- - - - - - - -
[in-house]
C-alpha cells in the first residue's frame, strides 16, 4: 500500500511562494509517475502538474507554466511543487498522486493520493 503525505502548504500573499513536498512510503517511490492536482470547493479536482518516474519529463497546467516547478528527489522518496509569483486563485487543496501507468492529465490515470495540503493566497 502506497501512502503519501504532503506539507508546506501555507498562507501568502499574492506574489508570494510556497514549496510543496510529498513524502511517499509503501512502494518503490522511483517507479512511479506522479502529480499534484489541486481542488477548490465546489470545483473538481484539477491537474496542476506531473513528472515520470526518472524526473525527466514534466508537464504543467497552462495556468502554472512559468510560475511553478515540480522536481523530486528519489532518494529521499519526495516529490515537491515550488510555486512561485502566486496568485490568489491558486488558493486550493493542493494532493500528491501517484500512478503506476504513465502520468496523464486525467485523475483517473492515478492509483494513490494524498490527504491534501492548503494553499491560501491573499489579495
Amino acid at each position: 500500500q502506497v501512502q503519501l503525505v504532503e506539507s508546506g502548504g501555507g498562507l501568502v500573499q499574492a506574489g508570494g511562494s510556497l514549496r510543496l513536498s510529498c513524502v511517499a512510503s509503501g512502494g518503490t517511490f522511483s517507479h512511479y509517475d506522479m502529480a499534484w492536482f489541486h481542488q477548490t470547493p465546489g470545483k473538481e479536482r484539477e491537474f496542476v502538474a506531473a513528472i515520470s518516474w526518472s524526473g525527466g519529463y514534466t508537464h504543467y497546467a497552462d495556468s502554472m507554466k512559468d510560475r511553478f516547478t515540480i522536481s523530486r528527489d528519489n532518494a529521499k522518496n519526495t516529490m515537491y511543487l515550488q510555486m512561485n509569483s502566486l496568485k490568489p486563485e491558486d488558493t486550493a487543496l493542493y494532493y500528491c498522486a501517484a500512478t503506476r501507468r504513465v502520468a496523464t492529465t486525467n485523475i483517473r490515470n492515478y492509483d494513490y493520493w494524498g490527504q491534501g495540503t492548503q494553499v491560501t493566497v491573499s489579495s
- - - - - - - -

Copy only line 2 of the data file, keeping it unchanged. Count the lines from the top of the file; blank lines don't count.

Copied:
C-alpha cells in the first residue's frame, strides 16, 4: 500500500511562494509517475502538474507554466511543487498522486493520493 503525505502548504500573499513536498512510503517511490492536482470547493479536482518516474519529463497546467516547478528527489522518496509569483486563485487543496501507468492529465490515470495540503493566497 502506497501512502503519501504532503506539507508546506501555507498562507501568502499574492506574489508570494510556497514549496510543496510529498513524502511517499509503501512502494518503490522511483517507479512511479506522479502529480499534484489541486481542488477548490465546489470545483473538481484539477491537474496542476506531473513528472515520470526518472524526473525527466514534466508537464504543467497552462495556468502554472512559468510560475511553478515540480522536481523530486528519489532518494529521499519526495516529490515537491515550488510555486512561485502566486496568485490568489491558486488558493486550493493542493494532493500528491501517484500512478503506476504513465502520468496523464486525467485523475483517473492515478492509483494513490494524498490527504491534501492548503494553499491560501491573499489579495